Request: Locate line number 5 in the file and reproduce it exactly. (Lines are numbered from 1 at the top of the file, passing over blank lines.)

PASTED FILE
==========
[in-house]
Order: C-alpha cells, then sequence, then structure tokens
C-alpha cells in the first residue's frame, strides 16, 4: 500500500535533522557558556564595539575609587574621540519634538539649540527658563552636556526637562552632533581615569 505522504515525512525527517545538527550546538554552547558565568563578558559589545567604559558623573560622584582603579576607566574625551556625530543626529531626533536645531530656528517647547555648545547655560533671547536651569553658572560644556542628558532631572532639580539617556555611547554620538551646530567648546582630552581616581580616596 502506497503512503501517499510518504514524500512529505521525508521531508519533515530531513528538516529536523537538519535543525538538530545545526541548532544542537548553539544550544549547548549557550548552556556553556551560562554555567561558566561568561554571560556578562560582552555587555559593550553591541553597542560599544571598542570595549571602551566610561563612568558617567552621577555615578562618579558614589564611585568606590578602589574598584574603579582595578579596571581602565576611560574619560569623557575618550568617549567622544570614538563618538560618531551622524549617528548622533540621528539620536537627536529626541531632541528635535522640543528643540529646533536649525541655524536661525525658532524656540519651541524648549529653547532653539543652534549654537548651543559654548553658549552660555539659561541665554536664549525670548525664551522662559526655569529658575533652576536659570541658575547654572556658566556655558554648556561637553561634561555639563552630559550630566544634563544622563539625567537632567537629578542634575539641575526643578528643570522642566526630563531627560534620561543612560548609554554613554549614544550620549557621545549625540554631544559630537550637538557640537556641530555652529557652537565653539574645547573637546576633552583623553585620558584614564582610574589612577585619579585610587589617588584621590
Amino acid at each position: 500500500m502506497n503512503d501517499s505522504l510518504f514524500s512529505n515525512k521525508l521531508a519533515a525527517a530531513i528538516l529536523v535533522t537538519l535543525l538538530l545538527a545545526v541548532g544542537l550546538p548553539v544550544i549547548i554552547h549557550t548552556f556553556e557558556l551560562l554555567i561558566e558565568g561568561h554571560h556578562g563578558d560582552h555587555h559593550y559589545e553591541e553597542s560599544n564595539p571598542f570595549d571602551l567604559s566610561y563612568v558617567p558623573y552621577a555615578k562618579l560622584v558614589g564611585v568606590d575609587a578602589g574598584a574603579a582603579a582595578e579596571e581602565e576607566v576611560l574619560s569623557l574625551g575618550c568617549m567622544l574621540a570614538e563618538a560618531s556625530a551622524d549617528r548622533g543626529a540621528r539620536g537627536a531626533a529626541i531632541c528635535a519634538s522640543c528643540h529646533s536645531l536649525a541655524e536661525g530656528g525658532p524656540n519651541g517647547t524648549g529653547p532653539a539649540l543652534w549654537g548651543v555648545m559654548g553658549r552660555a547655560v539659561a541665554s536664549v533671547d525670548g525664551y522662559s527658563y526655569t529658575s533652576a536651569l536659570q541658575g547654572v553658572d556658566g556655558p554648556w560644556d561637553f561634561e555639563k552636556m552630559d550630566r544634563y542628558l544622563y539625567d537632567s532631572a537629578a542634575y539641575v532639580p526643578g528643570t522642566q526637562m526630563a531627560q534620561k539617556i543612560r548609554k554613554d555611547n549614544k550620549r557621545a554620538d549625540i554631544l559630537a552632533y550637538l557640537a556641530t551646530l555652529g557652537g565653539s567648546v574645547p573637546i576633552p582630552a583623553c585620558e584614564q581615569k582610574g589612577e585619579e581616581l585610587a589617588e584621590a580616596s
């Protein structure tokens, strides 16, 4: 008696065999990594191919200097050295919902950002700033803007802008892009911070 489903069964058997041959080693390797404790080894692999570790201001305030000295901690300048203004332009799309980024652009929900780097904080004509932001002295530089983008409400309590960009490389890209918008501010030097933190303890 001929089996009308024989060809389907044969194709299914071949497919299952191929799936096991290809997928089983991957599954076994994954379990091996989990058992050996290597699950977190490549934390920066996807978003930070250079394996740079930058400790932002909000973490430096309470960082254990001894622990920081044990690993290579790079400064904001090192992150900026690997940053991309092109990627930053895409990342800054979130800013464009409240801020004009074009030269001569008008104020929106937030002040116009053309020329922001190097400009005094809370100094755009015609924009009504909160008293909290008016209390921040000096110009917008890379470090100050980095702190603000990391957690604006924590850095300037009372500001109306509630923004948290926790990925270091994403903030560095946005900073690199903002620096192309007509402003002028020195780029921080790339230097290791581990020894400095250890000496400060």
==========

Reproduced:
């Protein structure tokens, strides 16, 4: 008696065999990594191919200097050295919902950002700033803007802008892009911070 489903069964058997041959080693390797404790080894692999570790201001305030000295901690300048203004332009799309980024652009929900780097904080004509932001002295530089983008409400309590960009490389890209918008501010030097933190303890 001929089996009308024989060809389907044969194709299914071949497919299952191929799936096991290809997928089983991957599954076994994954379990091996989990058992050996290597699950977190490549934390920066996807978003930070250079394996740079930058400790932002909000973490430096309470960082254990001894622990920081044990690993290579790079400064904001090192992150900026690997940053991309092109990627930053895409990342800054979130800013464009409240801020004009074009030269001569008008104020929106937030002040116009053309020329922001190097400009005094809370100094755009015609924009009504909160008293909290008016209390921040000096110009917008890379470090100050980095702190603000990391957690604006924590850095300037009372500001109306509630923004948290926790990925270091994403903030560095946005900073690199903002620096192309007509402003002028020195780029921080790339230097290791581990020894400095250890000496400060």